Colloquium DF: Mark Kushner

On Wednesday, 29th of March at 4 pm, Prof. Mark Kushner (University of Michigan, U.S.A.) will deliver a Physics Department (DF) Colloquium. The event will take place in Auditorium PA1 and is co-organized by the Advanced Program in Science and Engineering of Instituto de Plasmas e Fusão Nuclear and the Department of Physics.
Title: Plasmas for Microelectronics Fabrication: A Modeling Perspective

The impressive advances in the capabilities of microelectronics logic and memory devices are largely due to plasma-based etching, deposition, cleaning, sputtering and passivation processes that have been translated to high volume manufacturing (HVM). Memory device architectures require etching high aspect ratio (HAR) features of only tens of nm diameter with aspect ratios exceeding 100. Logic devices now require removing or adding materials with atomic layer accuracy – atom layer etching (ALE) and atomic layer deposition (ALD). These manufacturing steps can now only be provided in HVM using plasma processes. Modeling and simulation (M&S) for both reactor and feature scale plasma processing has long served a supporting role. However, with HAR, ALE and HVM challenges at the forefront, M&S for plasma based device fabrication has received renewed attention to provide (or inspire) new equipment and process designs, and new insights. In this talk, the status of M&S for plasma processing will be surveyed. An overview and 'quick-plasma' tutorial will first be provided, followed by a description of the numerical techniques used for reactor and feature scale modeling. Using examples from the speaker’s research group, the model-based scaling and optimization of plasma etching reactors will be discussed (e.g., multi-frequency, capacitively coupled plasmas for HAR etching and pulsed inductively coupled plasmas for front-end processing). The coupling of reactor-scale reactive fluxes to feature scale modeling of ALE and ALD, and HAR of ONO (oxide-nitride-oxide) stacks for high-density memory will be discussed, as well the role of machine learning for process design.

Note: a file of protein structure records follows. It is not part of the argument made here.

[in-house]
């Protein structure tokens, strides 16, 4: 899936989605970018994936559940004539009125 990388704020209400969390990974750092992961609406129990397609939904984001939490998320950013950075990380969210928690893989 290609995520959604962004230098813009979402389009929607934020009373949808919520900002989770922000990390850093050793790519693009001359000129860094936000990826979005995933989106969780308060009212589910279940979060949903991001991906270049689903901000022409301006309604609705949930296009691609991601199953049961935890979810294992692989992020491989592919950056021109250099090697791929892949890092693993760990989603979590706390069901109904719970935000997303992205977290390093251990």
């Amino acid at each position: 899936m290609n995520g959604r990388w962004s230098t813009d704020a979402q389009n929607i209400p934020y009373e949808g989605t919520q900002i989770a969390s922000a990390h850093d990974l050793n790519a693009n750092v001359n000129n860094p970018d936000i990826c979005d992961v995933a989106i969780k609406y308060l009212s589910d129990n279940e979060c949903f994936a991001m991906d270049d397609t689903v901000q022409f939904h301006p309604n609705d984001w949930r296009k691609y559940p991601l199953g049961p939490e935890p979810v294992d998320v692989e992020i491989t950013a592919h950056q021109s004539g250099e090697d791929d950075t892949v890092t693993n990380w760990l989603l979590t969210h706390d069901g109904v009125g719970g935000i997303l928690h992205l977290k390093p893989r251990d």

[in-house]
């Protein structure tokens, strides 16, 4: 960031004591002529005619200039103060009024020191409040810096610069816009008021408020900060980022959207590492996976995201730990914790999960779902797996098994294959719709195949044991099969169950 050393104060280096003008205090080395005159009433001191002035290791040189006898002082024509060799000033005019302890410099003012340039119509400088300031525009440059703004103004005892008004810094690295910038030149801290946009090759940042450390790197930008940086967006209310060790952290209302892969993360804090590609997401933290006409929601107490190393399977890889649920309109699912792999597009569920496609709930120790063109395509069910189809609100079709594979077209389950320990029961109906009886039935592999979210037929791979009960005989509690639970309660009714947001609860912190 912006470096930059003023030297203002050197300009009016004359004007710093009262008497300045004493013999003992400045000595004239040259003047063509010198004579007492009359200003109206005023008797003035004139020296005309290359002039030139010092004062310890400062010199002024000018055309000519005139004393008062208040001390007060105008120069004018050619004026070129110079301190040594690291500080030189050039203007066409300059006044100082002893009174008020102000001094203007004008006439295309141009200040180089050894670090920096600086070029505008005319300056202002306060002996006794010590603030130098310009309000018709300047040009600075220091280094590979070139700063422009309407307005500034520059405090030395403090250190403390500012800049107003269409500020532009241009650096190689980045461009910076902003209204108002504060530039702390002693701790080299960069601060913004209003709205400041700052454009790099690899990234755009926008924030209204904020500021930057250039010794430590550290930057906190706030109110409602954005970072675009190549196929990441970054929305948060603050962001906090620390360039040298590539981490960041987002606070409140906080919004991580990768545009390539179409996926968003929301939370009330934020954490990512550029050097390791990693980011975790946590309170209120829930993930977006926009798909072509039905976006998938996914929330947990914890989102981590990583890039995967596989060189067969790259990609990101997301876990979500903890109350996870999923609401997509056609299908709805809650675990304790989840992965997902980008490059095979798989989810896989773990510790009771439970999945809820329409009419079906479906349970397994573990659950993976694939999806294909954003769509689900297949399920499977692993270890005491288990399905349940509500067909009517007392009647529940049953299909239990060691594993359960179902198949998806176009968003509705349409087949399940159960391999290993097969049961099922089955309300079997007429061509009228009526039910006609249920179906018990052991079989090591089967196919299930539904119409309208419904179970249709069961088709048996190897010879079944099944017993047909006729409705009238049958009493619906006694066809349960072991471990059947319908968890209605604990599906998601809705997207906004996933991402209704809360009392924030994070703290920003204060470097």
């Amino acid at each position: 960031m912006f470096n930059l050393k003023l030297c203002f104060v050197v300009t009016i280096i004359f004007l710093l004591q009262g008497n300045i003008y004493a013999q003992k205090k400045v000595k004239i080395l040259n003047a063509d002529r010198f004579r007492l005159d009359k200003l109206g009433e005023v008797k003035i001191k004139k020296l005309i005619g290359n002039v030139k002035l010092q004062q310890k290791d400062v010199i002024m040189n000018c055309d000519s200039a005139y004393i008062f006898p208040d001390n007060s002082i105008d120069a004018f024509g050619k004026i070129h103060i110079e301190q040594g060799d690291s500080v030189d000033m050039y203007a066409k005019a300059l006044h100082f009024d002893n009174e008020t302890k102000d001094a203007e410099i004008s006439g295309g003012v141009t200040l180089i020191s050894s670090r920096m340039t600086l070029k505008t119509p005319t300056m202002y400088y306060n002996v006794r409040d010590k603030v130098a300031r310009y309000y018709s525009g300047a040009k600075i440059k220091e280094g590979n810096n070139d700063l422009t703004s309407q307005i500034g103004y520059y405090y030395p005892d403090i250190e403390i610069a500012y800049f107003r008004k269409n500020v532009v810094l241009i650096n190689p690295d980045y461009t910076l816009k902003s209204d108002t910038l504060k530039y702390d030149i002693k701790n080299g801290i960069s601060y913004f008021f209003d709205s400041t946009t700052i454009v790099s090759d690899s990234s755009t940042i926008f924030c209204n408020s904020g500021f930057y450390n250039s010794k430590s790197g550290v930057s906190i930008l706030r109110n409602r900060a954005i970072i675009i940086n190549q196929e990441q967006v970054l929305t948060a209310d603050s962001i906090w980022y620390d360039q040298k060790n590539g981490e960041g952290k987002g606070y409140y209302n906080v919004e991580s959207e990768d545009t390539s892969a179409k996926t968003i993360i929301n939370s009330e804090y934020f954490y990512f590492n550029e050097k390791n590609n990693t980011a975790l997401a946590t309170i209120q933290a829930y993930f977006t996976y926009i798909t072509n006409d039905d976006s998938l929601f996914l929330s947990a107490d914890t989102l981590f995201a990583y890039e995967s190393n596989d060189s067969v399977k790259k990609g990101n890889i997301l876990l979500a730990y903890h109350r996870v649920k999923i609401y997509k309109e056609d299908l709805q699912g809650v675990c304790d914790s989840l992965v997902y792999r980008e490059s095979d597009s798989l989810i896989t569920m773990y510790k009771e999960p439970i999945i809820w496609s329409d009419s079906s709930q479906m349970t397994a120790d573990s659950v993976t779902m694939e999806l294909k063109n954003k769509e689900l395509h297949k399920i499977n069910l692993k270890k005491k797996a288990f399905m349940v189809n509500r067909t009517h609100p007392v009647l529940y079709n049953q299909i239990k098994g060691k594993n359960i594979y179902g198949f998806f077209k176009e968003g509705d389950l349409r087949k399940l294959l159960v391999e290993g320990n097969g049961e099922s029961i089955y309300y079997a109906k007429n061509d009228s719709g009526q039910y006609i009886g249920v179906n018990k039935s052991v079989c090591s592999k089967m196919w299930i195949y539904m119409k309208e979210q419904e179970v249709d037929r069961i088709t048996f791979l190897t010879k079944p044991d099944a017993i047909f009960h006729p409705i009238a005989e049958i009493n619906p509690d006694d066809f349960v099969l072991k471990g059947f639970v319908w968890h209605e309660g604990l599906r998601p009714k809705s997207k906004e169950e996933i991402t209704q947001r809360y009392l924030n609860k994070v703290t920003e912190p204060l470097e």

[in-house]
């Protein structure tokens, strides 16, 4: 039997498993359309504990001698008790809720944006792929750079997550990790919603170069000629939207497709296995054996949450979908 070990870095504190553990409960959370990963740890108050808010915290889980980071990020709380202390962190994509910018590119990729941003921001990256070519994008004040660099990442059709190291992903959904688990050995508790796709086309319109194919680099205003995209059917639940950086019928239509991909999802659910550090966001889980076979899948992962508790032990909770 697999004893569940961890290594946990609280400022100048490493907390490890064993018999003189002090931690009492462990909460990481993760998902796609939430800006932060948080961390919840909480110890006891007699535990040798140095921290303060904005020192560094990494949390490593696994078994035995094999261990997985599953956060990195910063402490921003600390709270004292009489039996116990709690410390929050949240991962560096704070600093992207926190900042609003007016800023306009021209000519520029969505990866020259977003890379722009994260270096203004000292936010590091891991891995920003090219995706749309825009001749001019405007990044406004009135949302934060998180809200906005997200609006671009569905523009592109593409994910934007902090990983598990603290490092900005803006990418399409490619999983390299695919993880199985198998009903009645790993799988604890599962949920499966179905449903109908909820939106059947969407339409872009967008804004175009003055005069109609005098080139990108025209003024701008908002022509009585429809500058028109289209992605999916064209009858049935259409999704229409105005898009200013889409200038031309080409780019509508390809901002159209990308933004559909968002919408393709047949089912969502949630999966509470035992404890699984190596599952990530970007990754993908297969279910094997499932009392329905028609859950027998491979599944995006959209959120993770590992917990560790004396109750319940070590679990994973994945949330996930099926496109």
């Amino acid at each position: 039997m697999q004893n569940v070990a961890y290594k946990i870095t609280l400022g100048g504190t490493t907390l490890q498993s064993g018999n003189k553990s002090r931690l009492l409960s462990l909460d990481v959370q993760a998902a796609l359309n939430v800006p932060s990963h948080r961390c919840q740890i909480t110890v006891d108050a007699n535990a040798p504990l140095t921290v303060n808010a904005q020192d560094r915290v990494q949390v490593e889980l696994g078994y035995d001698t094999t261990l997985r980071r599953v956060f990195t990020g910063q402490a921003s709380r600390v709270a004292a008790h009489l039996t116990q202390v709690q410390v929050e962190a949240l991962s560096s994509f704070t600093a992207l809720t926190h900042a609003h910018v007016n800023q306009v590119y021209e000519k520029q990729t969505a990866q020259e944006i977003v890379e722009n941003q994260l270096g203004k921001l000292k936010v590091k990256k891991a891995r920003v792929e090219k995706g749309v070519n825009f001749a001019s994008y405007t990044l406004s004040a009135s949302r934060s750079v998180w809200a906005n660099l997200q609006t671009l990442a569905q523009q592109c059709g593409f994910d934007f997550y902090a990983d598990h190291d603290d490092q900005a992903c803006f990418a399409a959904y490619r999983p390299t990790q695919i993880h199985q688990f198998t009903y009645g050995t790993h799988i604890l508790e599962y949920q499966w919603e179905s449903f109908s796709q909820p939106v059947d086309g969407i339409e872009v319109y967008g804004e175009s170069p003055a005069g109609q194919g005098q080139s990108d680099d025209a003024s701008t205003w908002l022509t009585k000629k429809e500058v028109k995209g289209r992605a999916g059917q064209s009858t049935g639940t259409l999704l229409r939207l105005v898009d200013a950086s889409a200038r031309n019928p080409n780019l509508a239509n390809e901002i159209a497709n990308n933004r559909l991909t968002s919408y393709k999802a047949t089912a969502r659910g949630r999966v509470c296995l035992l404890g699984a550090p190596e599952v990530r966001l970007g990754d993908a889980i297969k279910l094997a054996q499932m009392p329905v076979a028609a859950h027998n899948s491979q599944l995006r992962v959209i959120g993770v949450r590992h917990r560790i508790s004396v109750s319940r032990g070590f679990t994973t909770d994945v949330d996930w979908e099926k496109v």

*Work supported by the DOE Office of Fusion Energy Science, National Science Foundation, Lam Research Inc. and Samsung Electronics Co. Ltd.